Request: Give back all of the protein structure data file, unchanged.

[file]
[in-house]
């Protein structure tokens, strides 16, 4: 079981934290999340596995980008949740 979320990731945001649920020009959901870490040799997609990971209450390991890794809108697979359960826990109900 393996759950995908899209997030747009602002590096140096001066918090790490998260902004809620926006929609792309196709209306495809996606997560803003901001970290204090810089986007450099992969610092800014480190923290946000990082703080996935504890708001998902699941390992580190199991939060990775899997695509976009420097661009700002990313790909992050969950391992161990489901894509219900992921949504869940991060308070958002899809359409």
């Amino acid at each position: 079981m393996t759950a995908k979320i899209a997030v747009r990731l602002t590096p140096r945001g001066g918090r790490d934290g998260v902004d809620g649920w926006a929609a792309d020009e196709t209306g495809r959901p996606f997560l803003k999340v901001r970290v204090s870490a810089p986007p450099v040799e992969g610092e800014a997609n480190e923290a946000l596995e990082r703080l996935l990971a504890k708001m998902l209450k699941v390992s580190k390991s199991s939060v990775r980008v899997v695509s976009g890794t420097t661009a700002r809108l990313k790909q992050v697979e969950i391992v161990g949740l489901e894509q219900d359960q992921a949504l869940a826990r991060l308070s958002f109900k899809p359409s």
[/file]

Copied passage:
[in-house]
């Protein structure tokens, strides 16, 4: 079981934290999340596995980008949740 979320990731945001649920020009959901870490040799997609990971209450390991890794809108697979359960826990109900 393996759950995908899209997030747009602002590096140096001066918090790490998260902004809620926006929609792309196709209306495809996606997560803003901001970290204090810089986007450099992969610092800014480190923290946000990082703080996935504890708001998902699941390992580190199991939060990775899997695509976009420097661009700002990313790909992050969950391992161990489901894509219900992921949504869940991060308070958002899809359409």
């Amino acid at each position: 079981m393996t759950a995908k979320i899209a997030v747009r990731l602002t590096p140096r945001g001066g918090r790490d934290g998260v902004d809620g649920w926006a929609a792309d020009e196709t209306g495809r959901p996606f997560l803003k999340v901001r970290v204090s870490a810089p986007p450099v040799e992969g610092e800014a997609n480190e923290a946000l596995e990082r703080l996935l990971a504890k708001m998902l209450k699941v390992s580190k390991s199991s939060v990775r980008v899997v695509s976009g890794t420097t661009a700002r809108l990313k790909q992050v697979e969950i391992v161990g949740l489901e894509q219900d359960q992921a949504l869940a826990r991060l308070s958002f109900k899809p359409s």